This March 8, we celebrate the 100th anniversary of International Women's Day. For more on the history of this day honoring women see this timeline. I've had labor unions on the brain, and was trying to think if we had read any books about unions and labor rights in the past and of course what immediately came to mind was David Von Drehle's Triangle: The Fire That Changed America which tells the story of the fire that took 146 lives, mostly of young immigrant women workers, and galvanized a movement for social justice. As it happens, the Triangle Shirtwaist Factory fire also happened in 1911, the same year, in fact just a week after, the first Women's Day. Learning more about the Triangle fire and the labor and women's rights movement associated with it, would be a great way to remember Women's Day this year.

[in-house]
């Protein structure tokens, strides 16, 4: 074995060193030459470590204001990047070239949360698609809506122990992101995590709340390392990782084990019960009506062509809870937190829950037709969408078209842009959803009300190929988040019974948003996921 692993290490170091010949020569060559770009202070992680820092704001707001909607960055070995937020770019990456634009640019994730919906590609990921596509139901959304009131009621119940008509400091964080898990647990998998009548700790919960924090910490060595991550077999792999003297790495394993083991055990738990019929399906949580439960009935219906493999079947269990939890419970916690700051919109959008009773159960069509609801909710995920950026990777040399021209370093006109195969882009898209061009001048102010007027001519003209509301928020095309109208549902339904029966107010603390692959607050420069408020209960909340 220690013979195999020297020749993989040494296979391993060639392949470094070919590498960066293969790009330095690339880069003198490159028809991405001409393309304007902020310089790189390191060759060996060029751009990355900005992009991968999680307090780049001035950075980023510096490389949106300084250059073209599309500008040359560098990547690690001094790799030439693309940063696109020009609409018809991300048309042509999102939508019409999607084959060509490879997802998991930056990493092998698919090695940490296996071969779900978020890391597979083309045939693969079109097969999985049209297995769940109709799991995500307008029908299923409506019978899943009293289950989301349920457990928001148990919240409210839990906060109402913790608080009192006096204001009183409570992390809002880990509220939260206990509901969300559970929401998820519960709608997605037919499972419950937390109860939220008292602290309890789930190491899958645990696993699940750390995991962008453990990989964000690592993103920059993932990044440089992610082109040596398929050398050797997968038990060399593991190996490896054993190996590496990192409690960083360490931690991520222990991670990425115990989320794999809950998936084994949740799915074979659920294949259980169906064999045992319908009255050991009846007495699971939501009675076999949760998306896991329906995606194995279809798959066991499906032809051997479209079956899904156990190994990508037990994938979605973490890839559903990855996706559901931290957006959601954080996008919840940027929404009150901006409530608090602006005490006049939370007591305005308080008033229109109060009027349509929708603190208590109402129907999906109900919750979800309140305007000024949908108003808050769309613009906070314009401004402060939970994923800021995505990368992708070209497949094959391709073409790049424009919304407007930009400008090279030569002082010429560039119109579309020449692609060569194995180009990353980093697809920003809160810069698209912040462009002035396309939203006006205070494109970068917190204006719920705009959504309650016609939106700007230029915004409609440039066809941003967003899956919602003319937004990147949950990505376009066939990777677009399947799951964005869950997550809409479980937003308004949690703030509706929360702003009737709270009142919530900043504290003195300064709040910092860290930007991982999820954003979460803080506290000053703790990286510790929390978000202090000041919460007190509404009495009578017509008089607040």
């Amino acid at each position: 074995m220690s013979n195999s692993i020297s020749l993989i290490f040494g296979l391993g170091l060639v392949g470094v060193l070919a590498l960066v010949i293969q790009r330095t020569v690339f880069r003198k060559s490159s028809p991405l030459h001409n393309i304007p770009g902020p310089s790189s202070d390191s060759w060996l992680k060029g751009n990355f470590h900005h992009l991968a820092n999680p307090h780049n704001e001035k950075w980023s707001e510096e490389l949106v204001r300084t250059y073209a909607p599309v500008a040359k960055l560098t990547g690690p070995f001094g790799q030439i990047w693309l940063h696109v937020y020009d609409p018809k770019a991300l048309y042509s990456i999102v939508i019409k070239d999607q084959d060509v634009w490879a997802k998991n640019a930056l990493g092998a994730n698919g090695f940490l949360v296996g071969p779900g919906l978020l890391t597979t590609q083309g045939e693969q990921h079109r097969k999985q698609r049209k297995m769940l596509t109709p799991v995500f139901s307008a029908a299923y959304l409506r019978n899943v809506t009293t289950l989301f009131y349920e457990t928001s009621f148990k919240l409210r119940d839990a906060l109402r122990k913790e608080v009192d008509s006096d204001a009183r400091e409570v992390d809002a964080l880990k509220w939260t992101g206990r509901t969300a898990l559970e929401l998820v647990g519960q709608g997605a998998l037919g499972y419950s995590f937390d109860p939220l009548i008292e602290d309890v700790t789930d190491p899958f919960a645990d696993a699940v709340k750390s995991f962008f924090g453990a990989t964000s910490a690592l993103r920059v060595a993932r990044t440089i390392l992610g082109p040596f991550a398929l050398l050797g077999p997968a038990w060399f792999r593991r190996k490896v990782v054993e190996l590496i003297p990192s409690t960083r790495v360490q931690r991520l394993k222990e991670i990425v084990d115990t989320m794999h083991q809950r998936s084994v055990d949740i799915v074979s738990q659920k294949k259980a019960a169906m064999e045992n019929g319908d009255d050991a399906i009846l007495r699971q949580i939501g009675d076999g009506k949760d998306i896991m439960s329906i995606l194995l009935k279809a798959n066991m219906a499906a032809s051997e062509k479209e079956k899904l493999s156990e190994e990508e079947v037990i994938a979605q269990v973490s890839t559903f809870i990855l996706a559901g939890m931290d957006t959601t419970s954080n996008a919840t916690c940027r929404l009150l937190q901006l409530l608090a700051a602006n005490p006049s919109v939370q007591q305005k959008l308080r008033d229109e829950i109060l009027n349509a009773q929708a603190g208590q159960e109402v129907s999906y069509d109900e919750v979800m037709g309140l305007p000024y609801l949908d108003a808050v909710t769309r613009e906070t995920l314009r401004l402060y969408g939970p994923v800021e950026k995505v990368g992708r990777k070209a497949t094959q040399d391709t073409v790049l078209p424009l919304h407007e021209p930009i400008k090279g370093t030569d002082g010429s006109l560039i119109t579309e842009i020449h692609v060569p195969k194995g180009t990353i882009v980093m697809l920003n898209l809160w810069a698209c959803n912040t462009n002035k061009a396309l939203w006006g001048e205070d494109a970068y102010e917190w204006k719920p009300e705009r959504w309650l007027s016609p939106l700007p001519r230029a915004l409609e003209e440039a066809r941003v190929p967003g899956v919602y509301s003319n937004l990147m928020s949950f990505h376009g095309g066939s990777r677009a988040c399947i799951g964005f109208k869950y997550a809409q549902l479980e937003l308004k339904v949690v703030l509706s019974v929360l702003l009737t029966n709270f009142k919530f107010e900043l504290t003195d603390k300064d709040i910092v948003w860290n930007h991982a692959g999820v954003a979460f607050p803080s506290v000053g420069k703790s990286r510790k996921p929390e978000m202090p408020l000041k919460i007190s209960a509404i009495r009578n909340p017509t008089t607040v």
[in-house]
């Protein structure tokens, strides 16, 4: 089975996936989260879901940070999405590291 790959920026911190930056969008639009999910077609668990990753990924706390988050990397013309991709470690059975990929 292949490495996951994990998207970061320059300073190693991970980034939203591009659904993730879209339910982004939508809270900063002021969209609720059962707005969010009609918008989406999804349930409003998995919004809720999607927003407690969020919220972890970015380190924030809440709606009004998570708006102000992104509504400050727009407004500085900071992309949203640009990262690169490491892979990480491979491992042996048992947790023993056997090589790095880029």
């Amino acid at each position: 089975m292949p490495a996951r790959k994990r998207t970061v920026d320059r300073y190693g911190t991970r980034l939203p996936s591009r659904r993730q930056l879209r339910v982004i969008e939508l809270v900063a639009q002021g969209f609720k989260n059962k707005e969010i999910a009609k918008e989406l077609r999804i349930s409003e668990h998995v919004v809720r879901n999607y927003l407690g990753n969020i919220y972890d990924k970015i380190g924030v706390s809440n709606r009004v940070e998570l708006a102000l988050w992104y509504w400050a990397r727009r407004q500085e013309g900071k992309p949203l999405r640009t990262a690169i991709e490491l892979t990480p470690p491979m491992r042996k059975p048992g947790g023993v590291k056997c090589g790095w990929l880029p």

As part of the commemoration of the Triangle tragedy, two documentaries about the fire are worth checking out. The LAT recommends you watch both. PBS American Experience offers Triangle Fire which has already aired and can be viewed online (or via Netflix streaming). Author David Von Drehle appears in the film. The PBS website features a map, photo gallery, biographies and other primary resources great for teachers and an excellent list of web resources for more information. (This Cornell site and Remember the Triangle Fire Coalition are especially worthy of exploration). HBO's documentary is airing later this month. Here's the trailer:
Don't forget to check in with Amnesty's Human Rights Now blog this week for action suggestions to honor International Women's Day and visit the IWD website to learn more about other events celebrating the day.